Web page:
Big data is old news, even if it is sales data. But what gets done with data — especially in real-time — can tell a story that marketers need to hear.
Data firm Commerce Signals has put together a new partnership with LiveRamp, an Acxiom company that provides identity resolution, to make data more valuable to merchants and advertisers.
The two companies today announced their collaboration, which draws upon sales data from banks and financial networks to enable marketing measurement and optimization across digital publishers and devices. Tom Noyes, CEO of Commerce Signals, says though plenty of data has been available for some time, it must be put into context, within a useful timeframe, to matter to marketers. “Consistent omnichannel measurement is really hard to achieve,” he says.
Through this partnership, Commerce Signals ties transaction data from banks and financial networks with IDs from LiveRamp, to produce an aggregate measurement of consumer spending behavior. It links information that publishers already have to data the financial services possess, Noyes says. That gives advertisers, agency, and brands a common yardstick to consistently measure performance across multiple publishers.
Armed with transaction data, which may be available same day or the next, marketers can quickly adjust their campaigns accordingly, Noyes says. “This is real consumer behavior, not proxy data sets.”
It took a bit of effort and discussion with financial networks to get a hold of sales data and use it this way, he says. Banks and their peers always had this information, Noyes says, but maintaining consumer privacy posed a challenge—especially when a third party from the advertising world wanted access. Taking the data as an aggregate measure, he says, preserves consumers’ anonymity while giving merchants a way to see how people spend their money.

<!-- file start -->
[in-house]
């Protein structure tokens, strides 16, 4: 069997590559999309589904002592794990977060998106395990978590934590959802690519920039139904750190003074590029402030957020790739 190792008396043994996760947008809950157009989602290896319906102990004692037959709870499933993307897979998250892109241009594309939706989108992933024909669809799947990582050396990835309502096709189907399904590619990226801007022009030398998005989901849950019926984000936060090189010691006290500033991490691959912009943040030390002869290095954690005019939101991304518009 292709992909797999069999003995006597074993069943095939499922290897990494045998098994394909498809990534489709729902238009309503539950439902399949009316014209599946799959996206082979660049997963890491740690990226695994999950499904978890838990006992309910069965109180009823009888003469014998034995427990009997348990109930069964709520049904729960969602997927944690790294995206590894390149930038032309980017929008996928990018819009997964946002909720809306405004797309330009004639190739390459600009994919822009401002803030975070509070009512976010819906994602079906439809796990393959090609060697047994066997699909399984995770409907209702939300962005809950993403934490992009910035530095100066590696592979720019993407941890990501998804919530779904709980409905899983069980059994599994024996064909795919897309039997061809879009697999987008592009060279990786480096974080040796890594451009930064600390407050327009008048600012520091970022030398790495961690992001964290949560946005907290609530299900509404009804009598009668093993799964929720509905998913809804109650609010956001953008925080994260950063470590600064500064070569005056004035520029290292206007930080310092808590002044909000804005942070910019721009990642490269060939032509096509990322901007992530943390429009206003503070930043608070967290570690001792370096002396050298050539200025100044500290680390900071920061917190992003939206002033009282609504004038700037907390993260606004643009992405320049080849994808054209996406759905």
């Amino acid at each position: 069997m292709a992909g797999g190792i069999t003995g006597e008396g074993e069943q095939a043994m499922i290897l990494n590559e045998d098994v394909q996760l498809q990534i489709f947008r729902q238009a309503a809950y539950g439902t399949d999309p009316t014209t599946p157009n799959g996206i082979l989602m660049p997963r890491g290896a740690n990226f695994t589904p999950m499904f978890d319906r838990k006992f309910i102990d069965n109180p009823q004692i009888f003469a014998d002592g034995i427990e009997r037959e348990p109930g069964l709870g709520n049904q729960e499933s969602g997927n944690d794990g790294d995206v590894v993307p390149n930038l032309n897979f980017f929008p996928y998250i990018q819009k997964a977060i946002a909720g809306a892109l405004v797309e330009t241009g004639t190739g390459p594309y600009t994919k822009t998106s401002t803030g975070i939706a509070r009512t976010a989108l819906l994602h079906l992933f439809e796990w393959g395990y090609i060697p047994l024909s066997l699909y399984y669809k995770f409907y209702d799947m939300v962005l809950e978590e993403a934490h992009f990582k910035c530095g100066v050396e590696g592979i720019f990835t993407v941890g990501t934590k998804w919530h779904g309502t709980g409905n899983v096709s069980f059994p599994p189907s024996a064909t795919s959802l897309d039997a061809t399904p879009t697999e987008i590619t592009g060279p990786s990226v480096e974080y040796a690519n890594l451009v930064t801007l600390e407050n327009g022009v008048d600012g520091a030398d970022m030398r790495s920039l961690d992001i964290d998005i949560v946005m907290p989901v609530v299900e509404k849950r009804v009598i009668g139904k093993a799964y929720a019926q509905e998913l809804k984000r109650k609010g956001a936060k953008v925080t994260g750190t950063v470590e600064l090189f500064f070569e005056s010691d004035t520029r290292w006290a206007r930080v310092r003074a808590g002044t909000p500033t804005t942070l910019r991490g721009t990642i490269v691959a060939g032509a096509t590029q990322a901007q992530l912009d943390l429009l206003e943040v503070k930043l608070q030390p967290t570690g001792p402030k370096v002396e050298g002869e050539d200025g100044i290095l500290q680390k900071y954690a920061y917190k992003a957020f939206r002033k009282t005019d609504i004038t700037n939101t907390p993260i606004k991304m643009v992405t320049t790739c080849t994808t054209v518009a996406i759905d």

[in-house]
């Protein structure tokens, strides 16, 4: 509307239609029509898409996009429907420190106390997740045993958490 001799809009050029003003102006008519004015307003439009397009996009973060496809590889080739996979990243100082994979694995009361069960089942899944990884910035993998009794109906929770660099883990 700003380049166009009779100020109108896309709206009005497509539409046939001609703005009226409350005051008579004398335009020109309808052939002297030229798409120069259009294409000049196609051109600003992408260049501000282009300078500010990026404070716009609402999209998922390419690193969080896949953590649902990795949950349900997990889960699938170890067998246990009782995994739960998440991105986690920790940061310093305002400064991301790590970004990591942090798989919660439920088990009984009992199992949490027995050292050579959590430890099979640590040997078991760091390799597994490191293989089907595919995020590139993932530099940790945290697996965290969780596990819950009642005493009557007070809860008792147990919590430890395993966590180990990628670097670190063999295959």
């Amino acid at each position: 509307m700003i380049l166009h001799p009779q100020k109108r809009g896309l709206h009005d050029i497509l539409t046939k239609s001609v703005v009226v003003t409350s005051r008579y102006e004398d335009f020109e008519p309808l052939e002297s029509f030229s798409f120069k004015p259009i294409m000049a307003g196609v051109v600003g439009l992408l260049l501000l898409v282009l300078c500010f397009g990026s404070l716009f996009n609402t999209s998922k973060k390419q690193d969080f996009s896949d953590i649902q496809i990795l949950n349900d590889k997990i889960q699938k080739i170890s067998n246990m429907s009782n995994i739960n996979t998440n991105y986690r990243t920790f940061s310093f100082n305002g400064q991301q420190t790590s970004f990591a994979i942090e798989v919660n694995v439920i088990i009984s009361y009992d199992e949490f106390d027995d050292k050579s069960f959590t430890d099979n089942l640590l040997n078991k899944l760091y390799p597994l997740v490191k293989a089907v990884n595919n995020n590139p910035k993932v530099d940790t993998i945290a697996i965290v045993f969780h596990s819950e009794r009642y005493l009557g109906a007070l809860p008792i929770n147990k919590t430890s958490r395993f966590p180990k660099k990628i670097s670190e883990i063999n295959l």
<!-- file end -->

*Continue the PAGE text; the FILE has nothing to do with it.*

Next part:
LiveRamp, which provides data about people to marketers, is the connective tissue across many digital publishers, especially mobile, Noyes says. The idea is to take the LiveRamp IDs that publishers have associated with customers over a campaign, present them in formats that financial service companies such as Visa can make sense of, and ask for an aggregate look at sales data for say 100,000 people at any one retailer.
The ability to understand the effectiveness of a campaign, by comparing it to transaction data, within a short timeframe is a breakthrough, says Dan Buckstaff, head of partner marketing for LiveRamp. The partnership, he says, is a way to put an end to marketers flying blind while running campaigns. “Every marketer needs to have that immediate feedback,” he says. “That’s a gap in the marketplace today.”
Understanding when and where people spend their money in near real-time represents a fundamental shift in how measurement is done in the ad industry, Noyes says. Historically the risk of buying advertising rested on the buyer. That is changing with companies such as Google, Facebook, and CBS making guaranteed commitments on the sales that advertising with them will generate.
“What advertisers want is not to pay by click or impression,” Noyes says, “but by the sales they generate.”
It has taken time for all parties involved to get to this point. Some financial institutions, for example, operated under an assumption that marketers would be naturally inclined to seek out data from them. In practice, that was not always the case. “Even a bank as large as Bank of America is only 10 percent of the US population,” Noyes says. “Their data is not unique enough to make every advertiser want to buy that directly.”
Furthermore, he says that bank data is only valuable if it plays against other information that shows merchants what works and what does not. With the right combination of data and identification, a small merchant can measure the effectiveness of their advertising at a scale that the large merchants can, Noyes says. “Transaction data is becoming the key by which ads are bought and sold, as well as the key by which they are optimized against.”